Phage Factor:

1.5 Stars

Trance (2013)

Trance (2013)

Some directors can become very genre-centric, or known for only one recurring idea that they implement in film after film. For some people this is great; “if it ain’t broke, don’t fix it”. But for others it can become a bit of a drag, as every new film delivers the same basic premise. Look at Michael Bay – he’s maligned for his use of CGI and explosions in near-enough every film he’s put out in the past decade. Then you have directors who switch it up film after film to tackle different genres. Perhaps the most famous example of this right now is Quentin Tarantino – I make no secret of my fanboyism of his catalogue of films. Each of his films has been stunningly different. But having said that… I think there’s another director out there more worthy of the accolade of “most diverse director”. And that would be Danny Boyle.

Danny Boyle is the guy behind Transpotting, The Beach, 28 Days Later, Slumdog Millionaire and 127 Hours to name but a handful. In there you have tales of drug addicts, a zombie apocalypse and the story of a guy who gets stuck under a boulder and gradually goes bonkers. Boyle isn’t afraid to tackle different genres. He’s also not afraid to tackle theatrics either, as he was the guy behind the London 2012 Olympic Opening Ceremony, which many hailed as fantastic (me included). So this brings us to Trance – his latest full length film. A film that I put down as one of the 13 to watch in 2013. So does it live up to my lofty expectations?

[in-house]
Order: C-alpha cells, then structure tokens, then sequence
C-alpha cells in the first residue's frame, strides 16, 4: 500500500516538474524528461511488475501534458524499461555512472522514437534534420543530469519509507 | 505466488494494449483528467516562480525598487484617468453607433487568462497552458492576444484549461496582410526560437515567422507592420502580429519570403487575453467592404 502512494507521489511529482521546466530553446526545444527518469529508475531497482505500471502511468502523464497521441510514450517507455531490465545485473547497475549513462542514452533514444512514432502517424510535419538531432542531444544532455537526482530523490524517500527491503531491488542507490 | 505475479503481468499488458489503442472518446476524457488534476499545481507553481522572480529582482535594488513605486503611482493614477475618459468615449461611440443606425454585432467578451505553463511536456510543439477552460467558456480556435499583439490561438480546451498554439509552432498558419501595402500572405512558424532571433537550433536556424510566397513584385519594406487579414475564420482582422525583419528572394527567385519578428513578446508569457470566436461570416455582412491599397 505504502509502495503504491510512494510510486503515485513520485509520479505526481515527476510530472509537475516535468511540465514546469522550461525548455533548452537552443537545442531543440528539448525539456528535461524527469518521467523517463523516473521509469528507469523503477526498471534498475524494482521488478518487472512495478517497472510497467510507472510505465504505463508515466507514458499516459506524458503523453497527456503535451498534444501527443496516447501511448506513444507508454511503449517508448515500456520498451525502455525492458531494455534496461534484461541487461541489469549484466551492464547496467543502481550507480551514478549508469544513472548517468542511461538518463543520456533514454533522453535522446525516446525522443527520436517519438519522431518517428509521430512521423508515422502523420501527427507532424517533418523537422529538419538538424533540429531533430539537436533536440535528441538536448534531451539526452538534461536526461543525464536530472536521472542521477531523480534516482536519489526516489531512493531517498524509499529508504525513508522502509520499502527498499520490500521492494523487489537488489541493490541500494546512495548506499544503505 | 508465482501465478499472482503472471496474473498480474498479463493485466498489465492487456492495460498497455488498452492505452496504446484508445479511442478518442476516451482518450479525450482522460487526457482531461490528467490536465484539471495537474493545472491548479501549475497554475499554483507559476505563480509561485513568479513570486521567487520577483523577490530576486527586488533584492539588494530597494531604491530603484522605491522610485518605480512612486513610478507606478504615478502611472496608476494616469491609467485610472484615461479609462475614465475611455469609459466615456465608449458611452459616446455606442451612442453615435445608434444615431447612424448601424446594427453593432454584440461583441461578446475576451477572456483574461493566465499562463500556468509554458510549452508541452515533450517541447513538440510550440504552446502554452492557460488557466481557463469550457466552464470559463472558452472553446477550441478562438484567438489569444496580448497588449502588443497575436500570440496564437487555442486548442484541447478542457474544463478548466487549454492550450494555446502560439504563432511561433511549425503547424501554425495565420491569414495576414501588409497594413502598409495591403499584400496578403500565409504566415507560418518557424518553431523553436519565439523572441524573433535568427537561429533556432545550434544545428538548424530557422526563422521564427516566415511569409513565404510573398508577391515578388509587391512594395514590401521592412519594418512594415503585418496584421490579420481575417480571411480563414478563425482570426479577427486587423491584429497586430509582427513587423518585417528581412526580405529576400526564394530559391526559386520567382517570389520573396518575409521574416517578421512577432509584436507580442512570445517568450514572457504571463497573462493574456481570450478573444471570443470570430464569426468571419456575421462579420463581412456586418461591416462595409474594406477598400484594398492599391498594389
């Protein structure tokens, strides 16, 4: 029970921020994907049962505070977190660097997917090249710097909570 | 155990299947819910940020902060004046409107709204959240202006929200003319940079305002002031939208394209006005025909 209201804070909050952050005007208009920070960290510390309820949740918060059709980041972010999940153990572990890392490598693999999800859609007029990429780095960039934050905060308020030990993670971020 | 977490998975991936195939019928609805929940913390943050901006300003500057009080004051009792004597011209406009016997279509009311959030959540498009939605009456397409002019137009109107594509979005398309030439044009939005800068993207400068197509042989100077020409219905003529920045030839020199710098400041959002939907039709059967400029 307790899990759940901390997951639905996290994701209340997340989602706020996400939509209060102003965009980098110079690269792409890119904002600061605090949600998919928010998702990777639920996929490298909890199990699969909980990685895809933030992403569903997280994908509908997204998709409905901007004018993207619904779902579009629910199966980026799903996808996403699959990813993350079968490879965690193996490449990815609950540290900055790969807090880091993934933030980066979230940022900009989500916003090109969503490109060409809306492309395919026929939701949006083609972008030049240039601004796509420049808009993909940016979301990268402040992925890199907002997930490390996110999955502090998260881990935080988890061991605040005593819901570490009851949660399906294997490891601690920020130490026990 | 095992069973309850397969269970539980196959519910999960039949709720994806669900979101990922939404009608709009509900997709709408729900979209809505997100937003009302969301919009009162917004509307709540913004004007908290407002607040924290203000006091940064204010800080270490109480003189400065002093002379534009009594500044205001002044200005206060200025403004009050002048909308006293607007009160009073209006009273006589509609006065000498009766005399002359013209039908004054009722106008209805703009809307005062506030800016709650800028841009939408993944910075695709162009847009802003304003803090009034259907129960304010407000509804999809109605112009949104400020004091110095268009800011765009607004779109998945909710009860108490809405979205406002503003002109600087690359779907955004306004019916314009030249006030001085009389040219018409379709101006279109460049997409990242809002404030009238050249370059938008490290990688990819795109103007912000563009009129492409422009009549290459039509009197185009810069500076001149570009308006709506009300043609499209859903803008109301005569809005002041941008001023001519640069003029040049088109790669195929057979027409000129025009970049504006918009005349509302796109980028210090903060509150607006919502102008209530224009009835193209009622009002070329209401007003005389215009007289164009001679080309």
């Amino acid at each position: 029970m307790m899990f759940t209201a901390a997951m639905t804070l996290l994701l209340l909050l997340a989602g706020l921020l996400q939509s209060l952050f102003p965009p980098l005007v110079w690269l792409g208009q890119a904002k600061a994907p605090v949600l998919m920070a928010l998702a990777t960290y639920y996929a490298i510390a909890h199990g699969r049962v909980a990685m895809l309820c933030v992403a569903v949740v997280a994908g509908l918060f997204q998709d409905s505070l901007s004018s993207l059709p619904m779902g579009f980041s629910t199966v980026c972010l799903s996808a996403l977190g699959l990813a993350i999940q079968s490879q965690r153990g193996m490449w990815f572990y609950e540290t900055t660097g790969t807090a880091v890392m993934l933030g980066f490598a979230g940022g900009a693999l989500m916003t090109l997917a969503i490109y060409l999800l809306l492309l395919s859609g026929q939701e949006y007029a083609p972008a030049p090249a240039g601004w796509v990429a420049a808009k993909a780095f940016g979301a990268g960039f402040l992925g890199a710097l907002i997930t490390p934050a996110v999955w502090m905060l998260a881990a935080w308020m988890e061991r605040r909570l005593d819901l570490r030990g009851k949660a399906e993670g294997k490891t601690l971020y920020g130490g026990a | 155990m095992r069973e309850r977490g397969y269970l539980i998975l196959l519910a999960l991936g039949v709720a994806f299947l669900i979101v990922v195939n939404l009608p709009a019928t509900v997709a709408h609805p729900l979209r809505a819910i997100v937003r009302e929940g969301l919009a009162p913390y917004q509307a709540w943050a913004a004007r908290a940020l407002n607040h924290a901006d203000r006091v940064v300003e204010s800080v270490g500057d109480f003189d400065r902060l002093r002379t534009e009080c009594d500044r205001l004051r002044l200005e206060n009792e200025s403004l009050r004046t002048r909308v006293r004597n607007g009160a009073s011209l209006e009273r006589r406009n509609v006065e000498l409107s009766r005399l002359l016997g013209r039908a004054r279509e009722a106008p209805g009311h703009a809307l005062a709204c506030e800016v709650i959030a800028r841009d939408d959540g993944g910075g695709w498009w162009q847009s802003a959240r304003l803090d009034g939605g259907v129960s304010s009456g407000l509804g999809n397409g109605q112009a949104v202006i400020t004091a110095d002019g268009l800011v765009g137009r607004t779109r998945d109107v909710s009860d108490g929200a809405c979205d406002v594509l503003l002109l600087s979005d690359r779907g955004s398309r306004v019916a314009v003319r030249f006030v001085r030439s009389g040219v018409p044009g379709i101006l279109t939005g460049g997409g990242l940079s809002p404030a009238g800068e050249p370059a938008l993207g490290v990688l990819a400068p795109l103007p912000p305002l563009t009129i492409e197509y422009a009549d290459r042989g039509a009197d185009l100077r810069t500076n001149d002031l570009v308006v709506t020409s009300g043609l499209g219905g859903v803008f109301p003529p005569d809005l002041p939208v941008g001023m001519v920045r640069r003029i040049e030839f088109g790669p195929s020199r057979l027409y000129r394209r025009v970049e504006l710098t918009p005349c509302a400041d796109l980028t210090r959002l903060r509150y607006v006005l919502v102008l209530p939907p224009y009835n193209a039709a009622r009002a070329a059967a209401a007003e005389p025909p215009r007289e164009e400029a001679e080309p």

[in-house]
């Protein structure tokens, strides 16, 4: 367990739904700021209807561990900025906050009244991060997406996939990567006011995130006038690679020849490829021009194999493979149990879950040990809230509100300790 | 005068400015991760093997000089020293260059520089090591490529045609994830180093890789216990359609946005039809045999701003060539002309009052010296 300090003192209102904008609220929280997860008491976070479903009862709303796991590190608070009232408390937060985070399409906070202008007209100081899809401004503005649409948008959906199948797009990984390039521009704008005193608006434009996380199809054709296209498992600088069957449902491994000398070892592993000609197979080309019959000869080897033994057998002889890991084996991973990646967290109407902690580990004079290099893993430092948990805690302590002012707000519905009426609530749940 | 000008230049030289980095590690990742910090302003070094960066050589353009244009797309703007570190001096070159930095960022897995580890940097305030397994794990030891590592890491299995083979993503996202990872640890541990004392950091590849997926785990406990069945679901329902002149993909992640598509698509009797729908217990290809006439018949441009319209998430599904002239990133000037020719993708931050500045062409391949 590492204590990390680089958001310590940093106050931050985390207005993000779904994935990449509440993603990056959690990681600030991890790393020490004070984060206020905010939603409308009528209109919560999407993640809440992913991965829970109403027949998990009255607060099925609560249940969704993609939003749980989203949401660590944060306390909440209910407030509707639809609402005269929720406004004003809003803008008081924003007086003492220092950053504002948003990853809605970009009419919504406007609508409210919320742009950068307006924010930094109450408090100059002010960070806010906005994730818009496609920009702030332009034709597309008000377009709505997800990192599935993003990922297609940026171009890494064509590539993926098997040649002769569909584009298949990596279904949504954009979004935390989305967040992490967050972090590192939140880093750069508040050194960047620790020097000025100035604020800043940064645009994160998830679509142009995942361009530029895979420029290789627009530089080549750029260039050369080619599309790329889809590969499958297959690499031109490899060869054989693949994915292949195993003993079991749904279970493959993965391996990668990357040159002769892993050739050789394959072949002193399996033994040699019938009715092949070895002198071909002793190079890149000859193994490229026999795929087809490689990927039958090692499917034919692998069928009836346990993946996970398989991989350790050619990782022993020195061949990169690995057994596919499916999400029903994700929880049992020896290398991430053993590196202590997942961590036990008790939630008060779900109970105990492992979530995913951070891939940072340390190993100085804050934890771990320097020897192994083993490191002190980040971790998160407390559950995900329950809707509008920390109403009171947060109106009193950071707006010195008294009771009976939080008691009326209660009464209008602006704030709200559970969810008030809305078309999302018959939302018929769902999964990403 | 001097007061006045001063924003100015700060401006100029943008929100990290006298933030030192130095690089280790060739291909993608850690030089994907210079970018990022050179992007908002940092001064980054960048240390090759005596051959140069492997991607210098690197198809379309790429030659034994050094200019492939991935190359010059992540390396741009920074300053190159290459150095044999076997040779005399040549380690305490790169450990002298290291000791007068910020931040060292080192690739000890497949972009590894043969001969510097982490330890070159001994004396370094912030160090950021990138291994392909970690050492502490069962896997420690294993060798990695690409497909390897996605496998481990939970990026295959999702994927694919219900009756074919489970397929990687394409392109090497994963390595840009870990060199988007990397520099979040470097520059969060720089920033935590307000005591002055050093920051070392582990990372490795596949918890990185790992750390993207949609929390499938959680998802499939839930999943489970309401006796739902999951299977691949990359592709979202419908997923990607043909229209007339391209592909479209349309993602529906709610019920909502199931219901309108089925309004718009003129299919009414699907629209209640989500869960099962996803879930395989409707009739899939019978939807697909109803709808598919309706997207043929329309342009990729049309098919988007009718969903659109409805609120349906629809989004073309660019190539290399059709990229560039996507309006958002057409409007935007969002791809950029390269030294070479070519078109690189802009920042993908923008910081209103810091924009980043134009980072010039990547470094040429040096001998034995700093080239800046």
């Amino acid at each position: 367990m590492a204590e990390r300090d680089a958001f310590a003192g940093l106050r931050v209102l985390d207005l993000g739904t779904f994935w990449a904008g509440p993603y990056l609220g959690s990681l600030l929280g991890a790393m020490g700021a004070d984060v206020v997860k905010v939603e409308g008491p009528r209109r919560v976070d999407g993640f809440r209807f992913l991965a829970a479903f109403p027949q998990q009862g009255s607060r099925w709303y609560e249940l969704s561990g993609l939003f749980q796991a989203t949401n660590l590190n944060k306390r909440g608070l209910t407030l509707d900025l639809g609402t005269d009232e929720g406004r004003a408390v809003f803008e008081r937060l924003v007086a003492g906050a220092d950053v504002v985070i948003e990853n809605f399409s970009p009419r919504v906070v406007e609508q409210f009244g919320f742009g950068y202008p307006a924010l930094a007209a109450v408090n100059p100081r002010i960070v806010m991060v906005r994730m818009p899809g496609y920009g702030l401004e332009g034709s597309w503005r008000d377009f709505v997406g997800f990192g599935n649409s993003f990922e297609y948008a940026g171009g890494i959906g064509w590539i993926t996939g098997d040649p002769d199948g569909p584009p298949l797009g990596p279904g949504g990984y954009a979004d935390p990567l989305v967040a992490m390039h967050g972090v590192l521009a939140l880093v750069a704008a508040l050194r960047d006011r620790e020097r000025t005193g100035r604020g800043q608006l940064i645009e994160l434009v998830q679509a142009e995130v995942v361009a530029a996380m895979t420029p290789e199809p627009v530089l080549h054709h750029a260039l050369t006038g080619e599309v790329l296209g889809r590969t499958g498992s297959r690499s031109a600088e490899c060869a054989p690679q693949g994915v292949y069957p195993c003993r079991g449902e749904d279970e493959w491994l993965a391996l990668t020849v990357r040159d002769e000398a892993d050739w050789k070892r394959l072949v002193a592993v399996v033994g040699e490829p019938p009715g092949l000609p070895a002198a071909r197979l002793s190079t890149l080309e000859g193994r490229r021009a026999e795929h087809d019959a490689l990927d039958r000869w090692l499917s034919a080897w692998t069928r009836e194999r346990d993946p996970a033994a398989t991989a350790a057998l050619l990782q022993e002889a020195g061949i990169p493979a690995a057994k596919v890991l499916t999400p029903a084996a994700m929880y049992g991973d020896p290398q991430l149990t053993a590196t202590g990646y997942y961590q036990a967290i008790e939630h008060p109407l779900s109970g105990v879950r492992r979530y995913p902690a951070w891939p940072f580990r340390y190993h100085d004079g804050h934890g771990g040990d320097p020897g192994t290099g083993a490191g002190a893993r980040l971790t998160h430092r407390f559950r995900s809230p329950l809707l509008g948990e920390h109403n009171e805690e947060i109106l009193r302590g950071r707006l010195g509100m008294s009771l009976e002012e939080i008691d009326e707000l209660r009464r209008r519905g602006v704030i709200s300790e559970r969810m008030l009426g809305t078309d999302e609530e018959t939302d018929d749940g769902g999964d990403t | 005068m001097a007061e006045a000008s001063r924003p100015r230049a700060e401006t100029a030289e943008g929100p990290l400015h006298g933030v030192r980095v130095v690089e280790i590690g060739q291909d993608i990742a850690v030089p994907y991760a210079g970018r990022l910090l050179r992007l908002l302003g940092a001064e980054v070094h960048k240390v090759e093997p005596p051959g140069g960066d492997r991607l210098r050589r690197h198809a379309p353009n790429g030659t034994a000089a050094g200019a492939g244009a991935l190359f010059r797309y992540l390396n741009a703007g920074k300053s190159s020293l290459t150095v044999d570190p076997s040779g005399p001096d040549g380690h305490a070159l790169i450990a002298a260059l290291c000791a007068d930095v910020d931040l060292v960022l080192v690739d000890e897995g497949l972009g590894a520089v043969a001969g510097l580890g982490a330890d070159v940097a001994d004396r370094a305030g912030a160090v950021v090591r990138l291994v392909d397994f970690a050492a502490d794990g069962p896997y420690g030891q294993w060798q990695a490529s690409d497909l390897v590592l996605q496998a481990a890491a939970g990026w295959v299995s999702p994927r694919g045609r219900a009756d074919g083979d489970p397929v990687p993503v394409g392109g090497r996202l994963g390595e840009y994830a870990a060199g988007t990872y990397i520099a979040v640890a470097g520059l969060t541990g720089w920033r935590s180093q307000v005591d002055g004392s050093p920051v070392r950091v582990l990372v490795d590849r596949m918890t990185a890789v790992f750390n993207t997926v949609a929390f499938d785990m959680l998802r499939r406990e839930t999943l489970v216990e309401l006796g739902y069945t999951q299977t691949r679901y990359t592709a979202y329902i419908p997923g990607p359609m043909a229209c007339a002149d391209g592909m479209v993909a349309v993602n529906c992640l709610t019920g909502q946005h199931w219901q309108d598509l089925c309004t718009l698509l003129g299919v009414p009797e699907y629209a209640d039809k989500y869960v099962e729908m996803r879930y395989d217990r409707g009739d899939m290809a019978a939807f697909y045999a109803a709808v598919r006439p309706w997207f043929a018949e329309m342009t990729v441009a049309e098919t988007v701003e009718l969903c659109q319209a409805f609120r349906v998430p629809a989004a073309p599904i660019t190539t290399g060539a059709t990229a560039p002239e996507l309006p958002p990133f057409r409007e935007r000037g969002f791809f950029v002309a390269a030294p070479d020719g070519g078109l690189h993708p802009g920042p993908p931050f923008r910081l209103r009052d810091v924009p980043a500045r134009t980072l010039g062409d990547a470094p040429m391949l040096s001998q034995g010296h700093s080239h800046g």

The look of bemusement on my face during the trailers for Trance...

The look of bemusement on my face during the trailers for Trance…

First things first… I need to deal with the trailer for this film. It’s a trailer I’ve seen jammed in front of many other features recently. Honestly? The trailer is appalling. It actually reduced my hype levels for this film. A lot. It was disorientating, quite boring, and showed way too much narrative for my liking. It almost completely turned me off Trance. And I know some of you feel the same way about it too. Let me put this out there now – discard your thoughts from the trailer. The film is far better than those short teasers would have you believe.